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“It’s an honor to meet you,” I say and Tahera smiles.
“Holi-day,” she says, pointing at the red in my hair. “Your name is the Hindu festival for spring. Holi. Do you know it?”
“I do,” I say, remembering all the Indians at the Delhi airport and on the streets the day we landed, their hair and faces and clothes still coated with bright red, green and yellow powders. “It’s over now, though, isn’t it?”
“Not for you,” Tahera says, looking at my red hair, and we both laugh. “The girls will think you are still celebrating.” As we load our suitcases into the back of the Barli Development Institute’s ancient 4 X 4, a water buffalo watches us placidly from the middle of the road, chewing his enormous cud while an army of birds sing so loudly overhead we all have to stop and listen.
“Those are nightingales!” my son Walter says. “Hundreds of nightingales are singing out there!”
“Yes,” I say, while I slather his arms and face with bug repellent because he’s probably right. My son is a walking version of the Audubon Society. I listen and nod while he continues to name other nocturnal birds—warblers, thrushes, nightjars, but really, I have no idea what’s singing out there. It is just another of India’s many mysteries.
I remember learning from a recent documentary that every human being on earth who is non-African can trace their DNA back to a group of people currently living in villages on the southern tip of India. Ancient and unchanged for thousands of years, this region is home to some of the oldest holy sites in the world and the place of origin for the mysterious Vedic prayers that have been passed down orally by the Brahmin monks for hundreds of generations, prayers that baffled scientists for decades, because they follow no alphabet or human speech patterns and, in fact, pre-date the history of language itself, following soundscapes that exist nowhere else in the world. Only recently has an incredible discovery been made about these ancient prayers—that they imitate something else altogether: the songs of native birds. India’s universal connection to the divine that all of humanity shares through time immemorial reminds me why we’ve come:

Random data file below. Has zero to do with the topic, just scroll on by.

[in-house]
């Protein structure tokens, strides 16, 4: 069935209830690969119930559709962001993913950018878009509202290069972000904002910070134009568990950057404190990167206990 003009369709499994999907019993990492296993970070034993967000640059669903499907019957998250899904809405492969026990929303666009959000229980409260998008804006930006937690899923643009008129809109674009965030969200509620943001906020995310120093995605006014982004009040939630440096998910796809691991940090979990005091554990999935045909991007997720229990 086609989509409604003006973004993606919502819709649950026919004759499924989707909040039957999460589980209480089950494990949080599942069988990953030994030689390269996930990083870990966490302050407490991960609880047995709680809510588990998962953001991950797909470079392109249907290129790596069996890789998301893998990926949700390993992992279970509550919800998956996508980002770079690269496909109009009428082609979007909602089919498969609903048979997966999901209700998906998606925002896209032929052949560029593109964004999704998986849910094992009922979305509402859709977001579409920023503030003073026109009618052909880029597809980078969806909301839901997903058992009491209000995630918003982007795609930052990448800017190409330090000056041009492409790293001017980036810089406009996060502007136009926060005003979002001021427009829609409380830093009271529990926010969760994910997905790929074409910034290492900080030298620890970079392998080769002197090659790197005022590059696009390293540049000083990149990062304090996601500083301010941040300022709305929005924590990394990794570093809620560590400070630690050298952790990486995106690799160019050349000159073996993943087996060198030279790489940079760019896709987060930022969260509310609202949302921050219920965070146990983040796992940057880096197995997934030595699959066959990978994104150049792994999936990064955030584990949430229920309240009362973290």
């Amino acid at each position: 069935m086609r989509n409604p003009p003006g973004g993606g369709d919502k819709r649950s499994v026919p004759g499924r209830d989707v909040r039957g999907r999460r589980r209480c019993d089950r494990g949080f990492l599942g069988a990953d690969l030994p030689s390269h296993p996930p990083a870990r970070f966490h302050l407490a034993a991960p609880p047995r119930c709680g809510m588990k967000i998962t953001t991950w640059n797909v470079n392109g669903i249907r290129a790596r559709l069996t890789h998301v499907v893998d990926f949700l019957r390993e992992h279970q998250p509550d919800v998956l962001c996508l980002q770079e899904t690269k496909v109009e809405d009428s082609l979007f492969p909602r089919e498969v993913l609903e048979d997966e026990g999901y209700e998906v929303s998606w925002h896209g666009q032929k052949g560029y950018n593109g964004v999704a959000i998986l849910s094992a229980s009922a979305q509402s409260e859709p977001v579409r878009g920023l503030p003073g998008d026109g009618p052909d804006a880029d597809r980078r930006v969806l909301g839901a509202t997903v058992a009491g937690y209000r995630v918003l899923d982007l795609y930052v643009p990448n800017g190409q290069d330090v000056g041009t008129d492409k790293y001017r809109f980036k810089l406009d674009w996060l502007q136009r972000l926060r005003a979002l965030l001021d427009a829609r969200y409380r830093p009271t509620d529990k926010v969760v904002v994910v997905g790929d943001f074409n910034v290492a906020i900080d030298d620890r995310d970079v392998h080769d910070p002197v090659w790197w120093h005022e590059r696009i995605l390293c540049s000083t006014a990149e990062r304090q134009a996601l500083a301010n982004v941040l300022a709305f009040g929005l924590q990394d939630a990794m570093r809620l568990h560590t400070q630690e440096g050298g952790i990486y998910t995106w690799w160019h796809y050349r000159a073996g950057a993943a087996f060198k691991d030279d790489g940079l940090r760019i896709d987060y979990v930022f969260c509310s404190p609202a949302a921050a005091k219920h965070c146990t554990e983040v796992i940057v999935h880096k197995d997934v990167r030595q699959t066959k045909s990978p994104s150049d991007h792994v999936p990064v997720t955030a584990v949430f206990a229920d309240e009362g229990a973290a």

The education and training of children is among the most meritorious acts of humankind and draweth down the grace and favour of the All-Merciful, for education is the indispensable foundation of all human excellence and alloweth man to work his way to the heights of abiding glory…
If, in this momentous task, a mighty effort be exerted, the world of humanity will shine out with other adornings, and shed the fairest light. Then will this darksome place grow luminous, and this abode of earth turn into Heaven. The very demons will change to angels then, and wolves to shepherds of the flock, and the wild-dog pack to gazelles that pasture on the plains of oneness, and ravening beasts to peaceful herds, and birds of prey, with talons sharp as knives, to songsters warbling their sweet native notes. – Abdu’l-Baha, Selections from the Writings of Abdu’l-Baha, p. 129.
Because the Baha’i-inspired Barli Institute (www.barli.org) serves women from an agrarian background, I am shocked as we drive into the lengthening shadows of a future mega-city. Skeletons of half-constructed skyscrapers and overpasses line the well-paved highway, looming over rickety market stalls and abandoned donkey carts filled to overflowing with used electronic parts and discarded plastic.
In the beginning, the contrast between the city and the institute was not this stark, Tahera explains, but with the flood of Indore’s recent economic development, the city has encroached on Barli’s six acres with all of the attendant security issues. Theft and endangerment have created the need for razor wire and an imposing entrance gate, which happens to be watched over tonight by an elderly man in a purple kurta with a hip revolver. He waves us through and bows with hands pressed over his heart. “Namaste.”
Though blanketed in darkness, I can already sense that Barli is an oasis. I can see the shapes of brightly painted murals on the walls, and the shadows of lush gardens line an immaculate, central courtyard. The breezes that blow through the open window of our Jeep, though oven-hot, are thick with the scent of jasmine and dried spices.
“It definitely smells like India in this car,” Walter says, and everybody cracks up.
Next: If Women Received the Same Education as Men
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